Research into photomorphogenesis, the process of how plants change their development in response to light wavelengths, has become of particular interest to horticultural scientists. Previously, the most popular understanding of how plants use light was from the model of photon absorption by chlorophyll. While this model is a great visual for photosynthesis, it leaves out a large portion that explains how plants see the world and make decisions.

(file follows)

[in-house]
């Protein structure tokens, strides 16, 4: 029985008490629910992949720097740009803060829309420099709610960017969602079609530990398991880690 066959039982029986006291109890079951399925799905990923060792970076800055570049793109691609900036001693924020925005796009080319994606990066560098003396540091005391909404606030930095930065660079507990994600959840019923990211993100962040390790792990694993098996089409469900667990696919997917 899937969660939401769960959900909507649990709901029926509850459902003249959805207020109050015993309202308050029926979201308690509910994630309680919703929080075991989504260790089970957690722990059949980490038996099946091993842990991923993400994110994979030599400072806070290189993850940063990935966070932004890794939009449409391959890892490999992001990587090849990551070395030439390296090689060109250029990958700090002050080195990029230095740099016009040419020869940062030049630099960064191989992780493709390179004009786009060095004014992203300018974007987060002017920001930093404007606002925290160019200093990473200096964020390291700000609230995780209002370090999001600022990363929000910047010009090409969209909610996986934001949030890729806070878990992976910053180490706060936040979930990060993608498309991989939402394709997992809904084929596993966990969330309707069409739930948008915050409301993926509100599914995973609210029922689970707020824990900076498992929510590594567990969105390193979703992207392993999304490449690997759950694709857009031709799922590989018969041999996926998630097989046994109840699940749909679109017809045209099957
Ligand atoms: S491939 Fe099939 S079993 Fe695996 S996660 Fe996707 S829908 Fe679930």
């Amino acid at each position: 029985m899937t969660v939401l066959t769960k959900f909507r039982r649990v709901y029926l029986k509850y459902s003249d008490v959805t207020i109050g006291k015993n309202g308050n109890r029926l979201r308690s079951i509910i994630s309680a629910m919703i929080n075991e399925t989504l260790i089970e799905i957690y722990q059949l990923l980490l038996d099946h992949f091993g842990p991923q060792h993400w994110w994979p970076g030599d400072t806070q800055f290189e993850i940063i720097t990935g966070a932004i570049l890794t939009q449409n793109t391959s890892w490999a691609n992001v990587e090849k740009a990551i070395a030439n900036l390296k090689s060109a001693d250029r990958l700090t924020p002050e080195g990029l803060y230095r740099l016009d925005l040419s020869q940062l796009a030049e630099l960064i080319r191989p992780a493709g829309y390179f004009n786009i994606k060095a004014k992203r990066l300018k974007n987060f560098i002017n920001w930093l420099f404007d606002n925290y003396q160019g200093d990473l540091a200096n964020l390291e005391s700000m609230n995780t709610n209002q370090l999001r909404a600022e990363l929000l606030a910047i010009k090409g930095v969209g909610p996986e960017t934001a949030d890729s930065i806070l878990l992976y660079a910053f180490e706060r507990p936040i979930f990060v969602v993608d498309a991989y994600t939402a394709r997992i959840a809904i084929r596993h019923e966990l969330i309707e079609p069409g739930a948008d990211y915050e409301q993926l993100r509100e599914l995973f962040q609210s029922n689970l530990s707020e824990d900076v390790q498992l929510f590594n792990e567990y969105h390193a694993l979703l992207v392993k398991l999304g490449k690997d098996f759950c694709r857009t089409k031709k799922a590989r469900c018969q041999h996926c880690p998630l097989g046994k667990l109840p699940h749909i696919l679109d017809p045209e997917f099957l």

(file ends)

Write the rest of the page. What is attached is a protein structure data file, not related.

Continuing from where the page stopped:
Different wavelengths of light are used by the plant to make choices about their environment. Some common examples of photomorphogenesis are seen when plants lean towards light sources, change color or shape with the seasons, and know just when to flower so their seeds will germinate in the spring. Plants use the ratio of red light to far red light to sense when they are in the shade, and respond by stretching to be longer and taller in an attempt to reach the sun. This shade avoidance response is already being used by horticulturalists growing greens such as lettuce, where long leaves are the goal. But what about farmers trying to grow dense, heavily fruited crops, or create specific flavor profiles, shapes, growing periods, or other features? Each color plays a part in photosynthesis and photomorphogenesis, and an understanding of the light recipe is a crucial aspect of horticulture.